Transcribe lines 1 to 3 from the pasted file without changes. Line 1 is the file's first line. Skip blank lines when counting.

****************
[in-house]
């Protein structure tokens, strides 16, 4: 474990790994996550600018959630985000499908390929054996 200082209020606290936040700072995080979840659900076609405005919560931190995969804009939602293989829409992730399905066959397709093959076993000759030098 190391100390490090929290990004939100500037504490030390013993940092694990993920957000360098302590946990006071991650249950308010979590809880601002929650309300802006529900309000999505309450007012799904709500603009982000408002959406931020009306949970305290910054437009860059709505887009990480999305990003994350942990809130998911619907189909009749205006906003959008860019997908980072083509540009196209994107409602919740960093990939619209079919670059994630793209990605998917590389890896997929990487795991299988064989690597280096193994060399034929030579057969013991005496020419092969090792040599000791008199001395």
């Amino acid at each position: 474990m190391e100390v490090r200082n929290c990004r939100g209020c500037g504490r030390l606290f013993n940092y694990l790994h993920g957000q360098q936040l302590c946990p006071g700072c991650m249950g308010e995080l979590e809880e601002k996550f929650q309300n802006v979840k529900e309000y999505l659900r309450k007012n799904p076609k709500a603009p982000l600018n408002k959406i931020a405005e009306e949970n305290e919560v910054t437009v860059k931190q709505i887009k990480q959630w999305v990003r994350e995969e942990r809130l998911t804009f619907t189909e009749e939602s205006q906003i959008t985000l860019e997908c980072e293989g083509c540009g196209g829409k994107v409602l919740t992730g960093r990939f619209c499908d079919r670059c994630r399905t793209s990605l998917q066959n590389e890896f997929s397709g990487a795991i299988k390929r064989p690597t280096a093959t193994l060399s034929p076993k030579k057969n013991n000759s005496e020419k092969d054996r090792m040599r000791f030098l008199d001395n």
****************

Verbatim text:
[in-house]
């Protein structure tokens, strides 16, 4: 474990790994996550600018959630985000499908390929054996 200082209020606290936040700072995080979840659900076609405005919560931190995969804009939602293989829409992730399905066959397709093959076993000759030098 190391100390490090929290990004939100500037504490030390013993940092694990993920957000360098302590946990006071991650249950308010979590809880601002929650309300802006529900309000999505309450007012799904709500603009982000408002959406931020009306949970305290910054437009860059709505887009990480999305990003994350942990809130998911619907189909009749205006906003959008860019997908980072083509540009196209994107409602919740960093990939619209079919670059994630793209990605998917590389890896997929990487795991299988064989690597280096193994060399034929030579057969013991005496020419092969090792040599000791008199001395």
């Amino acid at each position: 474990m190391e100390v490090r200082n929290c990004r939100g209020c500037g504490r030390l606290f013993n940092y694990l790994h993920g957000q360098q936040l302590c946990p006071g700072c991650m249950g308010e995080l979590e809880e601002k996550f929650q309300n802006v979840k529900e309000y999505l659900r309450k007012n799904p076609k709500a603009p982000l600018n408002k959406i931020a405005e009306e949970n305290e919560v910054t437009v860059k931190q709505i887009k990480q959630w999305v990003r994350e995969e942990r809130l998911t804009f619907t189909e009749e939602s205006q906003i959008t985000l860019e997908c980072e293989g083509c540009g196209g829409k994107v409602l919740t992730g960093r990939f619209c499908d079919r670059c994630r399905t793209s990605l998917q066959n590389e890896f997929s397709g990487a795991i299988k390929r064989p690597t280096a093959t193994l060399s034929p076993k030579k057969n013991n000759s005496e020419k092969d054996r090792m040599r000791f030098l008199d001395n």